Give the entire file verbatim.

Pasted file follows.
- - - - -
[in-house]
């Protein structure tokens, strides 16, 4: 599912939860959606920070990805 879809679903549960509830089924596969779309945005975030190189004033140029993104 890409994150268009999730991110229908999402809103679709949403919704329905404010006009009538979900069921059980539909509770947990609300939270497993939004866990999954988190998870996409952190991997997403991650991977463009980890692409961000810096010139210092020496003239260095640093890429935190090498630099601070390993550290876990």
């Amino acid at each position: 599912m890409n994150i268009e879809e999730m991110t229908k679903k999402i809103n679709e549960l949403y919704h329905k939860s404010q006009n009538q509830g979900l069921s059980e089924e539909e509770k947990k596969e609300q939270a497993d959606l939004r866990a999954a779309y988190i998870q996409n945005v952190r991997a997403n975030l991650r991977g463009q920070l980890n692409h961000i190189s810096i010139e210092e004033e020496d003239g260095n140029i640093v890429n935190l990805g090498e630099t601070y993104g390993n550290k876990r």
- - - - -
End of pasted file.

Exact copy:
[in-house]
């Protein structure tokens, strides 16, 4: 599912939860959606920070990805 879809679903549960509830089924596969779309945005975030190189004033140029993104 890409994150268009999730991110229908999402809103679709949403919704329905404010006009009538979900069921059980539909509770947990609300939270497993939004866990999954988190998870996409952190991997997403991650991977463009980890692409961000810096010139210092020496003239260095640093890429935190090498630099601070390993550290876990």
């Amino acid at each position: 599912m890409n994150i268009e879809e999730m991110t229908k679903k999402i809103n679709e549960l949403y919704h329905k939860s404010q006009n009538q509830g979900l069921s059980e089924e539909e509770k947990k596969e609300q939270a497993d959606l939004r866990a999954a779309y988190i998870q996409n945005v952190r991997a997403n975030l991650r991977g463009q920070l980890n692409h961000i190189s810096i010139e210092e004033e020496d003239g260095n140029i640093v890429n935190l990805g090498e630099t601070y993104g390993n550290k876990r």